Wednesday, January 13, 2010

No cause for a llama

No animals were harmed in the making of this image by Pants

The New South Wales State Government is considering a recommendation to scrap the existing defence of 'artistic merit' in criminal law where images have been deemed 'pornographic' by the censor. If passed, the legislation will bring the law into line with Federal and other state law. I know, I know, there are more rules than people in this country. Never mind statutes of limitation, they might try a limitation on statutes.

As some of you may know, this is another flea on the very long tail that started wagging when celebrated Melbourne photographer Bill Henson had some photographs of naked teenagers confiscated from a Sydney gallery by NSW police back in 2008. The pictures were soon after passed by the state censor and returned to the exhibition. They may not have been legally pornographic but many people found both the pictures themselves and the fact that they existed at all uncomfortable. Parents couldn't help thinking that they'd have their own kids taken into care if they took pictures of them that looked like these. And they probably would have been right. And this is where our story really begins.

Now, depending on who you read on this subject, the proposed change is either a triumph of civil society over rampant paedophilia or the end of a golden age of Australian artistic world domination. This saga brings with it more baggage than Liz Taylor. When the original controversy broke, the elites and the prols immediately began splattering each other with righteous indignations.  The luvvies lined up to discredit the reactions of the plebs who prefer footy to Fellini as emissaries from the Inquisition. Politicians and journalists shuffled themselves into two teams comprising those who'd been in a rock band and those who hadn't and started trading rhymes like rival MCs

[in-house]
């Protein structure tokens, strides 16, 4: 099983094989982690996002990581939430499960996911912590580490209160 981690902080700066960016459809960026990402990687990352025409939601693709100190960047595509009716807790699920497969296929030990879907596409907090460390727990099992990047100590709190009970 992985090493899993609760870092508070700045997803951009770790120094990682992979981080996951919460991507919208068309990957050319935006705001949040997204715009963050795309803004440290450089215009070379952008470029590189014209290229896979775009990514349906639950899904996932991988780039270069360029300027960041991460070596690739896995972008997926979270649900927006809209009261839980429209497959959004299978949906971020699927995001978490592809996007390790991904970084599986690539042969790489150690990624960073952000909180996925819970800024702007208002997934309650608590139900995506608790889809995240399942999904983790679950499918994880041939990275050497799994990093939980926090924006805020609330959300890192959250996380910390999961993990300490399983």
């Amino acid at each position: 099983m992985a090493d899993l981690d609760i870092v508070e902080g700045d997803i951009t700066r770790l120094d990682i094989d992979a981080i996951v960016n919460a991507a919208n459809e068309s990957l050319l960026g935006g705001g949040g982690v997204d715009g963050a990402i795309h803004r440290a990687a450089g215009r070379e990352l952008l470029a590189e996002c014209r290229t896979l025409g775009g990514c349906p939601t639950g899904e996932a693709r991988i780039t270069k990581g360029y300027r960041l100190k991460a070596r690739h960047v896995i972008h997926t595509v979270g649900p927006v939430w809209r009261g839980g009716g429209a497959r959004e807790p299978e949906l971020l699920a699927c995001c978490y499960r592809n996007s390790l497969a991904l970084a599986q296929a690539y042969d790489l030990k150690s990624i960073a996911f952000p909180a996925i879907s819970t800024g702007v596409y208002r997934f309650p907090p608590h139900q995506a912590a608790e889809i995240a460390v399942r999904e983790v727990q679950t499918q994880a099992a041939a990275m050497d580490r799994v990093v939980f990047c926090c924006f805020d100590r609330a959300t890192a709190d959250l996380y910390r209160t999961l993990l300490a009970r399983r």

This largely irrelevant endgame has been cheered by child protection campaigners and jeered by the self-selected enlightened but the real issue is no closer to being sorted. The elevation two years ago of a routine Bill Henson exhibition into the national consciousness, raised an anomaly that will not be resolved by this proposed change in legislation. To an audience not conditioned by familiarity with Henson's work, and this includes your Pants, the images were disturbing. An artist may assume that his/her obligation is to challenge public perceptions but I personally feel under no reciprocal obligation to comply. But to demur in any way at all was to find oneself dismissed as a book-burner in this imbroglio.